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Former L.A City Councilman Mark Ridley-Thomas Seeks New Trial, Alleges Prosecutorial Errors

  • PublishedMay 20, 2023

Los Angeles, CA – Mark Ridley-Thomas, a former Los Angeles City Councilman convicted on bribery and fraud charges, is now seeking a new trial, citing prosecutorial misconduct and misleading testimony. Ridley-Thomas alleges that senior FBI agent Brian Adkins provided misleading statements regarding the School of Social Work for TeleHealth contract, which may have influenced the jury’s decision. In addition, his lawyers argue that the prosecution failed to provide sufficient evidence for the crimes on which Ridley-Thomas was convicted, requesting an outright acquittal.

Ridley-Thomas’s attorney’s filed two motions, highlighting instances of misconduct, improper jury instructions, and misstatements made during the high-profile trial. They contend that these factors warrant a fresh examination of the case and a reconsideration of the verdict.

A hearing is scheduled for June 26 to address the appeal.

The 68-year-old former Los Angeles politician, known for his lengthy tenure and influential role as a member of L.A. County’s powerful Board of Supervisors, now faces the possibility of decades in prison following his conviction in March on federal corruption charges. The charges stemmed from his alleged involvement in securing special benefits for his son from the University of Southern California (USC) while supporting a contract sought by the university.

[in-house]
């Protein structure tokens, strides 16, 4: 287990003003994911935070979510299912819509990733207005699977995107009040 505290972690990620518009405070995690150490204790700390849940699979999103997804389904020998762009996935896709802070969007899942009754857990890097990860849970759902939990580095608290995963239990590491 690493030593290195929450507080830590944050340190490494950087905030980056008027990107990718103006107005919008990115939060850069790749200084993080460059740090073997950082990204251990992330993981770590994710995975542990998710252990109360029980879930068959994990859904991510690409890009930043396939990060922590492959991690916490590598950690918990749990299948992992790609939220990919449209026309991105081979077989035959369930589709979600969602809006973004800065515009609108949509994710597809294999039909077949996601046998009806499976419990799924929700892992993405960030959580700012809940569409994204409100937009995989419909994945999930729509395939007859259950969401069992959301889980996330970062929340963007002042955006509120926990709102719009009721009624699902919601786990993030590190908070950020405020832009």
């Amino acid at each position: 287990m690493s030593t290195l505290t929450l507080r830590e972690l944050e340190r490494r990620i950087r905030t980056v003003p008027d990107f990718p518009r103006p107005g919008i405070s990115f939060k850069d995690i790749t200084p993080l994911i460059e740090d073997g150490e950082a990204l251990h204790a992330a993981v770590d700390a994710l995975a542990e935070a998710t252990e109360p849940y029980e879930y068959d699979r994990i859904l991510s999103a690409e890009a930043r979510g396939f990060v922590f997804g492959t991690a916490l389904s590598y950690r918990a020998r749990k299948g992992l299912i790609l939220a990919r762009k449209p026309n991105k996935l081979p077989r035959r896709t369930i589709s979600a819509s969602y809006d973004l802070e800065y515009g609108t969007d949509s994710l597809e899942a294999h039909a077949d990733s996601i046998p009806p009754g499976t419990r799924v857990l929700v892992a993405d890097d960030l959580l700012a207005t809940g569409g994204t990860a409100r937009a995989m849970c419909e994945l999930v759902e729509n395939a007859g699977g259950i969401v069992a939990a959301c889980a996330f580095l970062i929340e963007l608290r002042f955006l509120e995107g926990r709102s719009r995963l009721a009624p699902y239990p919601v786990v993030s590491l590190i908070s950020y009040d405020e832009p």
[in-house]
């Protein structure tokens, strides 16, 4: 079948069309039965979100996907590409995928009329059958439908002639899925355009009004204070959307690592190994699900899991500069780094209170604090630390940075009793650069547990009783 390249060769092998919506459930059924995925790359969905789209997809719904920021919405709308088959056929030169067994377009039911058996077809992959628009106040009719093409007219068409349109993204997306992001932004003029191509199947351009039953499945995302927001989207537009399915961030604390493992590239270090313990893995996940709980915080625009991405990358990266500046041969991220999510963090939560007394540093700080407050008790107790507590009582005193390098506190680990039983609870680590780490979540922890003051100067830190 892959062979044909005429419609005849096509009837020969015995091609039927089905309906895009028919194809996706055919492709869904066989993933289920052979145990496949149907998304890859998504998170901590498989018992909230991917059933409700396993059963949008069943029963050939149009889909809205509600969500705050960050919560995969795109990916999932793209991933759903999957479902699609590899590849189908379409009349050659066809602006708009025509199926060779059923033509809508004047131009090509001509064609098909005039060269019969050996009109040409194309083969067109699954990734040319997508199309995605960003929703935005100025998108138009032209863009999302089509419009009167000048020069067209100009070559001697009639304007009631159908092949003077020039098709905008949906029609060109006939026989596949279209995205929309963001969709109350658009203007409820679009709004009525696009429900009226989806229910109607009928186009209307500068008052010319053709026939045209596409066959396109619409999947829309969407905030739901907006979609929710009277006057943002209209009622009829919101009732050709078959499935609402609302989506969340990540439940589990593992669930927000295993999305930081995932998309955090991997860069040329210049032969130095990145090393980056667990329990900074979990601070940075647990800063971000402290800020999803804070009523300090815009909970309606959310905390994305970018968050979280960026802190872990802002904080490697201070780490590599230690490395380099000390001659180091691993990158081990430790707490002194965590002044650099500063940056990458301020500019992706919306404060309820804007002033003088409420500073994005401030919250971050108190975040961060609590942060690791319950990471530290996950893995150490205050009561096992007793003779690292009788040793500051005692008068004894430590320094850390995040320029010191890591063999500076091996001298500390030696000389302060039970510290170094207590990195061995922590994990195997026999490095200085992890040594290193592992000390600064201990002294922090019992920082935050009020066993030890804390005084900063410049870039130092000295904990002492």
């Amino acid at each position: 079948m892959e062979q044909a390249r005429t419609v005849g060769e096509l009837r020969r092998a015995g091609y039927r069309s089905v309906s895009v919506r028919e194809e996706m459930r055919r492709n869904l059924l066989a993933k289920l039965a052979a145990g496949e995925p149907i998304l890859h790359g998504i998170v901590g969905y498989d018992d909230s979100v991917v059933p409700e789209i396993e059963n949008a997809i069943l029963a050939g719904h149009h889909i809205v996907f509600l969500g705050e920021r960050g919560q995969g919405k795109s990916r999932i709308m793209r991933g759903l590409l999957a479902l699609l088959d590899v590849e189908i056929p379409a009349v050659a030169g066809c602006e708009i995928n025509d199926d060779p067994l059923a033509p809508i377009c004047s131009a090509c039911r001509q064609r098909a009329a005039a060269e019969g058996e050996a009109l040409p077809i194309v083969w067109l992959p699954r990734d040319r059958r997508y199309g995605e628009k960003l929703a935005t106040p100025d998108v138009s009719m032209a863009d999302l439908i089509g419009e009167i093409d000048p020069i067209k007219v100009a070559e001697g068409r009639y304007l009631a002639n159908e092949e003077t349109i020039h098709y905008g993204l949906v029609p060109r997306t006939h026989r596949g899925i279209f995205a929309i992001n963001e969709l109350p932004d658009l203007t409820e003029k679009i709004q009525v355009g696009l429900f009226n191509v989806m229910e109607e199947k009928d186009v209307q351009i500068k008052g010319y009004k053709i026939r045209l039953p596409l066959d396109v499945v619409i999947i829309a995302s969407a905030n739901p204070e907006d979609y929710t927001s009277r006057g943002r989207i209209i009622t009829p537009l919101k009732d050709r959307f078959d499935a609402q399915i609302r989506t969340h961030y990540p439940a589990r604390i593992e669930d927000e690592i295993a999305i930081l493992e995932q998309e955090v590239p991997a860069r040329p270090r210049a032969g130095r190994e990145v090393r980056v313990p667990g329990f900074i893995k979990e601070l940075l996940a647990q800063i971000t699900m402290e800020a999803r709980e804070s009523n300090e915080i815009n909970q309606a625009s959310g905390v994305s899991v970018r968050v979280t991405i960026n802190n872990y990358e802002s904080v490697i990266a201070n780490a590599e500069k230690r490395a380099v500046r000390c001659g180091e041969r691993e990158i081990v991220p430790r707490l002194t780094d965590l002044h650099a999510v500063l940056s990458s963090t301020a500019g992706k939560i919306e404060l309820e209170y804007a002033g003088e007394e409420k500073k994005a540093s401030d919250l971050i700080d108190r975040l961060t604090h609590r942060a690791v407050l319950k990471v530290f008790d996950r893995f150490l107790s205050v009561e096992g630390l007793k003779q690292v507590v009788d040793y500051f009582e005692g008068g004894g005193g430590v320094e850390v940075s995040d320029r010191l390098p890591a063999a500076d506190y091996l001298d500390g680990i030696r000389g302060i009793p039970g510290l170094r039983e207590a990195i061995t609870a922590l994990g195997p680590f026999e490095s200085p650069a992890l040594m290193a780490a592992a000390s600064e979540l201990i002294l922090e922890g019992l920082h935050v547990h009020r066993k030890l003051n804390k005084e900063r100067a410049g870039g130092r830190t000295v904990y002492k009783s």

According to prosecutors, Ridley-Thomas used his position to facilitate favorable arrangements for his son, including admission to USC’s School of Social Work for a dual master’s degree, a full-tuition scholarship, a paid professorship, and the funneling of $100,000 in campaign funds through the university to his son’s nonprofit organization, called Policy, Research & Practice Initiative.

In return, Ridley-Thomas supported lucrative contracts involving USC’s School of Social Work, including agreements with the Department of Children and Family Services and the Department of Mental Health, which had the potential to generate substantial revenue for the school.

Prosecutors argue that the $100,000 payment was concealed by routing it through USC, creating the appearance that the university was endorsing Ridley-Thomas’s son’s nonprofit organization and obscuring the true source of the funds.

After five days of deliberation, the jury found Ridley-Thomas guilty on seven out of 19 counts, including conspiracy, bribery, honest services mail fraud, and four counts of honest services wire fraud. The verdict marked a dramatic downfall for Ridley-Thomas, who had previously been regarded as a champion of racial justice and civil rights.

Ridley-Thomas is scheduled to be sentenced on August 21, and the outcome of his appeal will determine whether a new trial is granted.

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